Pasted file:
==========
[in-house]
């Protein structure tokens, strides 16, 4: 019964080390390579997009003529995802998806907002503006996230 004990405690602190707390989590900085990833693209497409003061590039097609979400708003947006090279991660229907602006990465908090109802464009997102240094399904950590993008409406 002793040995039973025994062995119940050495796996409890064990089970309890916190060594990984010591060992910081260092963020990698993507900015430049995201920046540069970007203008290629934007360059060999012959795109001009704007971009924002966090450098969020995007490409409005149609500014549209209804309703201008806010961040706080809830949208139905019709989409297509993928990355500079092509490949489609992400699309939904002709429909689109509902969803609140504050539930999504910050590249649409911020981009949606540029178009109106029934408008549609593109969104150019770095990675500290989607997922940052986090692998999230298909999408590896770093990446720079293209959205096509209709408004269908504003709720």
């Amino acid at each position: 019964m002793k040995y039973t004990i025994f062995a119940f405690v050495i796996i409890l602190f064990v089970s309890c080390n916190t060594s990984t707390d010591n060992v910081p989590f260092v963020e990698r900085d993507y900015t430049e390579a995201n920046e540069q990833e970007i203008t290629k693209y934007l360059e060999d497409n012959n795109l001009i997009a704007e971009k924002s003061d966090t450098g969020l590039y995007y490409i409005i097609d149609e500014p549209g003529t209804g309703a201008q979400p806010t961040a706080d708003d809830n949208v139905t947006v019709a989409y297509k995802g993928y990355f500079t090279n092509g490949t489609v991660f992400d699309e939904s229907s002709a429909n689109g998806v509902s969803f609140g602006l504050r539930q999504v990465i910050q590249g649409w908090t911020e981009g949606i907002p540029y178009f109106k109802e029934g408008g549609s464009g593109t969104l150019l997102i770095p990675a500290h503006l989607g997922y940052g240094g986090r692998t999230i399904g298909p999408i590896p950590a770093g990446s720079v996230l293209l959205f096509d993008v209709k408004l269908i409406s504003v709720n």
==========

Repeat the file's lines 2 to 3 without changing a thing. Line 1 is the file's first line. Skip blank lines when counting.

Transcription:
């Protein structure tokens, strides 16, 4: 019964080390390579997009003529995802998806907002503006996230 004990405690602190707390989590900085990833693209497409003061590039097609979400708003947006090279991660229907602006990465908090109802464009997102240094399904950590993008409406 002793040995039973025994062995119940050495796996409890064990089970309890916190060594990984010591060992910081260092963020990698993507900015430049995201920046540069970007203008290629934007360059060999012959795109001009704007971009924002966090450098969020995007490409409005149609500014549209209804309703201008806010961040706080809830949208139905019709989409297509993928990355500079092509490949489609992400699309939904002709429909689109509902969803609140504050539930999504910050590249649409911020981009949606540029178009109106029934408008549609593109969104150019770095990675500290989607997922940052986090692998999230298909999408590896770093990446720079293209959205096509209709408004269908504003709720």
């Amino acid at each position: 019964m002793k040995y039973t004990i025994f062995a119940f405690v050495i796996i409890l602190f064990v089970s309890c080390n916190t060594s990984t707390d010591n060992v910081p989590f260092v963020e990698r900085d993507y900015t430049e390579a995201n920046e540069q990833e970007i203008t290629k693209y934007l360059e060999d497409n012959n795109l001009i997009a704007e971009k924002s003061d966090t450098g969020l590039y995007y490409i409005i097609d149609e500014p549209g003529t209804g309703a201008q979400p806010t961040a706080d708003d809830n949208v139905t947006v019709a989409y297509k995802g993928y990355f500079t090279n092509g490949t489609v991660f992400d699309e939904s229907s002709a429909n689109g998806v509902s969803f609140g602006l504050r539930q999504v990465i910050q590249g649409w908090t911020e981009g949606i907002p540029y178009f109106k109802e029934g408008g549609s464009g593109t969104l150019l997102i770095p990675a500290h503006l989607g997922y940052g240094g986090r692998t999230i399904g298909p999408i590896p950590a770093g990446s720079v996230l293209l959205f096509d993008v209709k408004l269908i409406s504003v709720n």